The Greater New York Councils submitted a proposal for the land below Route 23, including a detailed map suggesting how the site would be developed.  The main camp would be located between Davis Lake and Rock Lake, with activity areas along the Delaware River, elsewhere on the property and a huge amphitheater at the north end of Rock Lake.  It was thought that very few B.S.A. Councils could provide the required 5,000 acres and compete with the G.N.Y.C. proposal.  Eventually, the search expanded to non-B.S.A. properties and a site in West Virginia was selected and announced by the B.S.A. in November of 2009.

JACK RUDIN DONATION

In 2008, the Greater New York Councils announced a $1 million donation by real estate developer and longtime Board member Jack Rudin, for improvement of camp facilities, mostly at T.M.R.  The most significant construction took place at Camp Keowa, which Mr. Rudin served as a staff member in the 1930s when it was Camp Manhattan.  From 2008-2011 the Jack Rudin donation paid for Camp Keowa improvements, including a new waterfront, trading post, provisional campsite and an amphitheater.

ACQUISITION OF LANDMARK CAMP BUILDINGS BY THE T.M.R. SCOUT MUSEUM

In 2010, under the leadership of Museum Trustee John Romanovich, the T.M.R. Scout Museum started moving landmark buildings from long-closed T.M.R. camps to the Museum grounds.  The buildings were then restored and used for display or storage purposes.  In May of 2010, the Kernochan Blockhouse, longtime symbol of Camp Kernochan, was moved to the Museum.  In November of 2010, the Cayuga/Kotohke Cabin, the last standing remnant of the Brooklyn Scout Camps was also moved.  Plans are to move the Jerry Reamer/Kunatah Trading Post to the Museum in 2012.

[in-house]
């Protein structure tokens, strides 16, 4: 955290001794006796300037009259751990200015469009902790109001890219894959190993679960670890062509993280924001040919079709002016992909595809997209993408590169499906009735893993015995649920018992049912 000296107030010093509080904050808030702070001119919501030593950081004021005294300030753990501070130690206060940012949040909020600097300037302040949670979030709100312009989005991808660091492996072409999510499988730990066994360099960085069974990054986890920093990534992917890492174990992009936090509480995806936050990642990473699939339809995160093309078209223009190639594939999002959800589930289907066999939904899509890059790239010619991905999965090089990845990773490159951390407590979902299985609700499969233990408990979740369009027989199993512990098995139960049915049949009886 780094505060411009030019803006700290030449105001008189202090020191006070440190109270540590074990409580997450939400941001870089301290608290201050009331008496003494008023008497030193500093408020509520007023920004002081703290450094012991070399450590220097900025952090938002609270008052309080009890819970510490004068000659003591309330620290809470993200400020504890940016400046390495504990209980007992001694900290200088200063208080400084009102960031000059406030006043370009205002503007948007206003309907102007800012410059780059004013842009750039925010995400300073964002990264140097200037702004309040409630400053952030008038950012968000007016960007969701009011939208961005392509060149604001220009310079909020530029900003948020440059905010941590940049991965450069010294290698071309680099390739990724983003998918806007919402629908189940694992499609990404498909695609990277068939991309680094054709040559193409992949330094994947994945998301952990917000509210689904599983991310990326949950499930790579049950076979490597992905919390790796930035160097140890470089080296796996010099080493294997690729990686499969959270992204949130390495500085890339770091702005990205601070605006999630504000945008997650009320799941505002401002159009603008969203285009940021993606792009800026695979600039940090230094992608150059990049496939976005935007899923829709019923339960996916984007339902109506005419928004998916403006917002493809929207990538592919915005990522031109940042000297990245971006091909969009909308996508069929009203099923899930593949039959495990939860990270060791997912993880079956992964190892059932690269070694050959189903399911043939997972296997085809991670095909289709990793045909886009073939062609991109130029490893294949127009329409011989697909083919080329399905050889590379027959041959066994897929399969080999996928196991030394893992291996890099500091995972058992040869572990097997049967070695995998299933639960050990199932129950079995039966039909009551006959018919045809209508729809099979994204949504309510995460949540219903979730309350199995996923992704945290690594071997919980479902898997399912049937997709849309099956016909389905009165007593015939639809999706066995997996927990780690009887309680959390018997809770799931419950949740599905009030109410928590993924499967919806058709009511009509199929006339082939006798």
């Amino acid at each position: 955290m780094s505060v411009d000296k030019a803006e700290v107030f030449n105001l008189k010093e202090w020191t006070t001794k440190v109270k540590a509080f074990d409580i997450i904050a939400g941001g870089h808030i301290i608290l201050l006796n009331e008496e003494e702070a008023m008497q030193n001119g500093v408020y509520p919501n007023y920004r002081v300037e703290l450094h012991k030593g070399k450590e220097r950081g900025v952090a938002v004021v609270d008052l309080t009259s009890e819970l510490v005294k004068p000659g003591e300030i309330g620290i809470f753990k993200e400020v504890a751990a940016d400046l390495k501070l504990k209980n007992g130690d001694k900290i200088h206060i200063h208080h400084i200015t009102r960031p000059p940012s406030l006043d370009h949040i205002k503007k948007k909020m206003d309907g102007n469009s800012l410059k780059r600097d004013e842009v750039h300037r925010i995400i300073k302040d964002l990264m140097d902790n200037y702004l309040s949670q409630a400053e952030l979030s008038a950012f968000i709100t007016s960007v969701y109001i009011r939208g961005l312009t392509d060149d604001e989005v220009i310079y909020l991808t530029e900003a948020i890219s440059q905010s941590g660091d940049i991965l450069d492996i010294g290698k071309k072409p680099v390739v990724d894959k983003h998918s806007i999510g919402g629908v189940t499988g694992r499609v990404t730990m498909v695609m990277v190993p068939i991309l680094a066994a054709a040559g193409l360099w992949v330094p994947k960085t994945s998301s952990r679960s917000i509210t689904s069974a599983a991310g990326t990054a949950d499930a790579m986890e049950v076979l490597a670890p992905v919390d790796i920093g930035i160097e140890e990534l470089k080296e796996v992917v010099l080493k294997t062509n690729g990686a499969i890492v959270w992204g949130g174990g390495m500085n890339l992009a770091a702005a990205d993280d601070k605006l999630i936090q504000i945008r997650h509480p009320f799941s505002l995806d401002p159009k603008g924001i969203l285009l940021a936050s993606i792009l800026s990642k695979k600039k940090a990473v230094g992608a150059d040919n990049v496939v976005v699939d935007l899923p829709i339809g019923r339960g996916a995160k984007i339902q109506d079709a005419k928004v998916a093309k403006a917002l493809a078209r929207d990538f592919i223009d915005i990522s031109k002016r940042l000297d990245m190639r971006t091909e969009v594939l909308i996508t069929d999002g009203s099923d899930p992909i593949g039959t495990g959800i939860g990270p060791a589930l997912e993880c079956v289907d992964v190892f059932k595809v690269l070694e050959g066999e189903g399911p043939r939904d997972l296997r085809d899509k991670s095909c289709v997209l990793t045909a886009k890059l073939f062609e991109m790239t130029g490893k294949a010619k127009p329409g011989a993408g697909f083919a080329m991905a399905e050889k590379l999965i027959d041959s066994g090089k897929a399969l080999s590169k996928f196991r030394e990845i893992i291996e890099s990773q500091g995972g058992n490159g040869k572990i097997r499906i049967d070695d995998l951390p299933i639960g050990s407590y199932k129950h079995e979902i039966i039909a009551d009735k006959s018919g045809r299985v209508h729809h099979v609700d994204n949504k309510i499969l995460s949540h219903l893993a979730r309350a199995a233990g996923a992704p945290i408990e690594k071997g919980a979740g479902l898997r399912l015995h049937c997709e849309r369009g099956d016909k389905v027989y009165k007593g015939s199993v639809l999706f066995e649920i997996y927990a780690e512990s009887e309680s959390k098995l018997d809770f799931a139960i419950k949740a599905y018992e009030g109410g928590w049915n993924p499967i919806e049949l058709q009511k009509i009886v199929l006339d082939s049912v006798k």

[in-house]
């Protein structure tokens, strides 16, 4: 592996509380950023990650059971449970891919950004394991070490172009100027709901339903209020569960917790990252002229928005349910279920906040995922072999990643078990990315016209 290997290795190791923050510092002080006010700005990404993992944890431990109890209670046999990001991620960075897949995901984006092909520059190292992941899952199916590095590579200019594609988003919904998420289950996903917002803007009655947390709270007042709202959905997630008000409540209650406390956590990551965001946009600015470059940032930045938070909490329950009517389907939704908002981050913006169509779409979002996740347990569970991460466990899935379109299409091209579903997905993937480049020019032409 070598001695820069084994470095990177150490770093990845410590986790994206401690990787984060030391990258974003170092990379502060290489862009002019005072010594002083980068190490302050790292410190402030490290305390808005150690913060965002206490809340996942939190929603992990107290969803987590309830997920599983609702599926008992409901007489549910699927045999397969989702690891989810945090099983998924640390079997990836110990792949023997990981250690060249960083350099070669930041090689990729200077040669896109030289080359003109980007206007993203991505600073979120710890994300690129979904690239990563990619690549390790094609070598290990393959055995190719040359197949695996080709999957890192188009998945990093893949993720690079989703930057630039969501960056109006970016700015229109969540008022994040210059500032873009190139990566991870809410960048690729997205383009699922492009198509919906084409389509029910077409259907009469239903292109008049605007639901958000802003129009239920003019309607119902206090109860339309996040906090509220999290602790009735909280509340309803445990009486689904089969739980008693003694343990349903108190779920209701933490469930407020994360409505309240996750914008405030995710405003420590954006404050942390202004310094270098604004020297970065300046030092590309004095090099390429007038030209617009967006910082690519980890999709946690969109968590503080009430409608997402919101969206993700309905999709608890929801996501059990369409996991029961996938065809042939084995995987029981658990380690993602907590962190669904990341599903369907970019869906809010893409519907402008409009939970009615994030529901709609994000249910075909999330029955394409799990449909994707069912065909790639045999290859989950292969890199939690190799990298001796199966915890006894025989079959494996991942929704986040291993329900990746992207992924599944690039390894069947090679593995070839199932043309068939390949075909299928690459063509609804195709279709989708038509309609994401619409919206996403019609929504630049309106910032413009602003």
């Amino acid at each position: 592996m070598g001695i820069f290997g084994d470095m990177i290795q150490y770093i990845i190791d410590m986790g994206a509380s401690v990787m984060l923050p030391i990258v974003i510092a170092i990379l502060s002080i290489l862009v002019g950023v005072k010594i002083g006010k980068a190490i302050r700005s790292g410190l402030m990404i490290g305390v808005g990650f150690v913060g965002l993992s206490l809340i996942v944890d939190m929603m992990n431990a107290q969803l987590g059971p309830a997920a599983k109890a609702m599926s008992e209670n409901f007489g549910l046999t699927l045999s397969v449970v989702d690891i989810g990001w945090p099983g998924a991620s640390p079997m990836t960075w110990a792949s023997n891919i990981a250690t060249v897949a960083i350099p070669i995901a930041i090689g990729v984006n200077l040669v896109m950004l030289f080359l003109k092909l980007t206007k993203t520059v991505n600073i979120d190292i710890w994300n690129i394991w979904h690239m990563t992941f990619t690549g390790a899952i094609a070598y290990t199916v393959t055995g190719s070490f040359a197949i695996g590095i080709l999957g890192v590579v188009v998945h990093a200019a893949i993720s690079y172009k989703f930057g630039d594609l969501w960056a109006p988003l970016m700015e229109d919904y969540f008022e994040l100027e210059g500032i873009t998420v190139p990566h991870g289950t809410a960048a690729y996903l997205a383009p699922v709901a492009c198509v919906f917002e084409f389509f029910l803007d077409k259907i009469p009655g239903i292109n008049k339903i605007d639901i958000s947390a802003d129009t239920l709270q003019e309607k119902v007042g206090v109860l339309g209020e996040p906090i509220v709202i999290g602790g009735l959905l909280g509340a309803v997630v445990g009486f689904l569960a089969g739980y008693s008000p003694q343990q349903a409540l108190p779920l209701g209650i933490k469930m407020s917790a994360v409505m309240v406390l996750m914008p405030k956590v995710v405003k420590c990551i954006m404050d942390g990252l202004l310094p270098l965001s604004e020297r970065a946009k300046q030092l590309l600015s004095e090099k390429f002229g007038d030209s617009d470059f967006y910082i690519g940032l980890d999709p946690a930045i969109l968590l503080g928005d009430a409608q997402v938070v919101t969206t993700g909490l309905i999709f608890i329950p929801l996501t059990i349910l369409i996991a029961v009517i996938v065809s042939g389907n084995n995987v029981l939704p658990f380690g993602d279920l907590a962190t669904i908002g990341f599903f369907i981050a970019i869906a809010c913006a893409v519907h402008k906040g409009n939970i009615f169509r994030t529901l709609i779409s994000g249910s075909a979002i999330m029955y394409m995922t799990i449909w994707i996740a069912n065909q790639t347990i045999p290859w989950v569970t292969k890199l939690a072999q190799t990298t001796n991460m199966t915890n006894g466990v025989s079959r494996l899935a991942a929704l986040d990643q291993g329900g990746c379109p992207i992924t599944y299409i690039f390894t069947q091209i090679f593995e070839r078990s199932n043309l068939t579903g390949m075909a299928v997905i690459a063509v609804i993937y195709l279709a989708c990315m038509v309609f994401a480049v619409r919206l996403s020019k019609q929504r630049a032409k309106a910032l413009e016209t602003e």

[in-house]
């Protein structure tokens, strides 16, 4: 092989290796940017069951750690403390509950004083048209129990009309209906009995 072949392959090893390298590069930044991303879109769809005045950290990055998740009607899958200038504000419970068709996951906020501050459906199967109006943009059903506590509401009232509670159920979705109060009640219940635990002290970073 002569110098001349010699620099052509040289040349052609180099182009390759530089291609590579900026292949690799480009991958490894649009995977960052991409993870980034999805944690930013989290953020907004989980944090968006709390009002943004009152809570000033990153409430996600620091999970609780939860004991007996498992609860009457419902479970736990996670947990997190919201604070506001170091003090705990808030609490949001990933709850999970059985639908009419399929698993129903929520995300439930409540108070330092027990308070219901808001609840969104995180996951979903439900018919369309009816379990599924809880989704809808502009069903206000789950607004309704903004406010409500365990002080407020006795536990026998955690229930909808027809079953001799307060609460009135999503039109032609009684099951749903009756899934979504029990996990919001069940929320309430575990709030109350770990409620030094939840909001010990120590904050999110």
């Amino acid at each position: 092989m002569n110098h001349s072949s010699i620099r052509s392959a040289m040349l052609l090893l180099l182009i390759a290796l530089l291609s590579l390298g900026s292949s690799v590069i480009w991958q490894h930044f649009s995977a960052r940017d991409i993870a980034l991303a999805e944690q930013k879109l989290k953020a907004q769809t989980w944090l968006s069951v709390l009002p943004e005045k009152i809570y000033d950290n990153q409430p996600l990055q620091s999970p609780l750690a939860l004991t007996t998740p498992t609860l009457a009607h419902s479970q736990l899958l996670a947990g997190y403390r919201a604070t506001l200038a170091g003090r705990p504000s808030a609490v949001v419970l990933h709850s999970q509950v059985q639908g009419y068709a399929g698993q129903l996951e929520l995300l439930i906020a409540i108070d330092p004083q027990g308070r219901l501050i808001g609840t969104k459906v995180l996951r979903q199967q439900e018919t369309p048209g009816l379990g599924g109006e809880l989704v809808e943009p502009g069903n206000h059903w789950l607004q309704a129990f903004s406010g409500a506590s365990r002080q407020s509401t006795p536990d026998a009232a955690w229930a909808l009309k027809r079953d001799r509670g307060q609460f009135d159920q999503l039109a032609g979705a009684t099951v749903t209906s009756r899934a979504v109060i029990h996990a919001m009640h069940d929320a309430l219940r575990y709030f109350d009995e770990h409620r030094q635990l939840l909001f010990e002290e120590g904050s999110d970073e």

INCREASING CAMP ATTENDANCE

In 2011, summer camp attendance at T.M.R. jumped by 23%, due to strong increases in participation by both out-of-council and G.N.Y.C. Troops, the largest such increase in at least the previous 15 years.  Projections for the 2012 season predict that T.M.R. attendance will equal if not surpass the 2011 attendance.  Only time will tell if this is the start of a trend towards sustained and growing attendance at the Ten Mile River Scout Camps.

The T.M.R. Camps

* Accaponac (Bk)
* Aquehonga (SI)*
* Brooklyn (Bk)
* Central (Qn)
* Chappegat (Bk)
* Connetquot (Bk)
* Davis Lake (Bk)
* Family Camp (Bx)*
* Hayden (Bk)
* Iheptonga (Bk)
* Kanohvet (Bk)
* Keowa (Mn)*
* Kernochan (Qn)
* Kotohke (Bk)
* Kowamoak (Bk)
* Kunatah (Bk)
* Lakeside (Qn)
* Man (Qn)
* Manahattan (Mn)
* Nianque (Bx)
* Oseetah (Bk)
* Ranachqua (Bx)*
* Rondack (Mn)
* Sacut (Bk)
* Stehahe (Bk)
* Stillwaters (Bx)
* Tahlequah (Bk)
* Tanawadah (Bk)
* Waramaug (Bk)
* Wapaga (Bk)
* Zumi Village (Bx)

Key: Brooklyn (Bk), Bronx (Bx), Queens (Qn), Manhattan (Mn), Staten Island (SI)
* Currently in use.

Last Updated: August 12, 2012